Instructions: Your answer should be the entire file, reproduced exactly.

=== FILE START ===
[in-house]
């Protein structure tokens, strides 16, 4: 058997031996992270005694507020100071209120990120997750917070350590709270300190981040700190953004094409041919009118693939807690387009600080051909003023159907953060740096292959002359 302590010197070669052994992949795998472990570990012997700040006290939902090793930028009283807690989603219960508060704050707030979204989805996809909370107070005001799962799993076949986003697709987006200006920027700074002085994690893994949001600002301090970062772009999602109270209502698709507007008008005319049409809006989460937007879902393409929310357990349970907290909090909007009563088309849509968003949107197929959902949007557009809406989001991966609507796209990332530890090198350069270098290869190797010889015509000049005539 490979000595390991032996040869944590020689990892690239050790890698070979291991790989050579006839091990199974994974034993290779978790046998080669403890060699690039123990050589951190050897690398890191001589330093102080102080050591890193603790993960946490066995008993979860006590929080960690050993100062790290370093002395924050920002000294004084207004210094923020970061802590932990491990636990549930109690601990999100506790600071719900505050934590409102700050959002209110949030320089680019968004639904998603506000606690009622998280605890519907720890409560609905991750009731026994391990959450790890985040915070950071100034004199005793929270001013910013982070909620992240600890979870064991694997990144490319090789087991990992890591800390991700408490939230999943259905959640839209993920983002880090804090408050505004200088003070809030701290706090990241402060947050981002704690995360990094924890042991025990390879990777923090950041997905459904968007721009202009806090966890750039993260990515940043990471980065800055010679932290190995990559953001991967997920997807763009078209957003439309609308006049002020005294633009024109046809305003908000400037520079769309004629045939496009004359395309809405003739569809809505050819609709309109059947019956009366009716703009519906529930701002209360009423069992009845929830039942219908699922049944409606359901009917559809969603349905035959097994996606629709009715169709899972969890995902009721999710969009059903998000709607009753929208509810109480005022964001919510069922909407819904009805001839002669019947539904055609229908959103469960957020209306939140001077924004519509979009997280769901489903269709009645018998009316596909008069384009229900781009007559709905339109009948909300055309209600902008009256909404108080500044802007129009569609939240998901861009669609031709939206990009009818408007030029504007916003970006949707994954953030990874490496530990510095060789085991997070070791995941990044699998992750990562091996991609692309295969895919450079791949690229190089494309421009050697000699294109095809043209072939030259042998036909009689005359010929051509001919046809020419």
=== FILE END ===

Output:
[in-house]
């Protein structure tokens, strides 16, 4: 058997031996992270005694507020100071209120990120997750917070350590709270300190981040700190953004094409041919009118693939807690387009600080051909003023159907953060740096292959002359 302590010197070669052994992949795998472990570990012997700040006290939902090793930028009283807690989603219960508060704050707030979204989805996809909370107070005001799962799993076949986003697709987006200006920027700074002085994690893994949001600002301090970062772009999602109270209502698709507007008008005319049409809006989460937007879902393409929310357990349970907290909090909007009563088309849509968003949107197929959902949007557009809406989001991966609507796209990332530890090198350069270098290869190797010889015509000049005539 490979000595390991032996040869944590020689990892690239050790890698070979291991790989050579006839091990199974994974034993290779978790046998080669403890060699690039123990050589951190050897690398890191001589330093102080102080050591890193603790993960946490066995008993979860006590929080960690050993100062790290370093002395924050920002000294004084207004210094923020970061802590932990491990636990549930109690601990999100506790600071719900505050934590409102700050959002209110949030320089680019968004639904998603506000606690009622998280605890519907720890409560609905991750009731026994391990959450790890985040915070950071100034004199005793929270001013910013982070909620992240600890979870064991694997990144490319090789087991990992890591800390991700408490939230999943259905959640839209993920983002880090804090408050505004200088003070809030701290706090990241402060947050981002704690995360990094924890042991025990390879990777923090950041997905459904968007721009202009806090966890750039993260990515940043990471980065800055010679932290190995990559953001991967997920997807763009078209957003439309609308006049002020005294633009024109046809305003908000400037520079769309004629045939496009004359395309809405003739569809809505050819609709309109059947019956009366009716703009519906529930701002209360009423069992009845929830039942219908699922049944409606359901009917559809969603349905035959097994996606629709009715169709899972969890995902009721999710969009059903998000709607009753929208509810109480005022964001919510069922909407819904009805001839002669019947539904055609229908959103469960957020209306939140001077924004519509979009997280769901489903269709009645018998009316596909008069384009229900781009007559709905339109009948909300055309209600902008009256909404108080500044802007129009569609939240998901861009669609031709939206990009009818408007030029504007916003970006949707994954953030990874490496530990510095060789085991997070070791995941990044699998992750990562091996991609692309295969895919450079791949690229190089494309421009050697000699294109095809043209072939030259042998036909009689005359010929051509001919046809020419």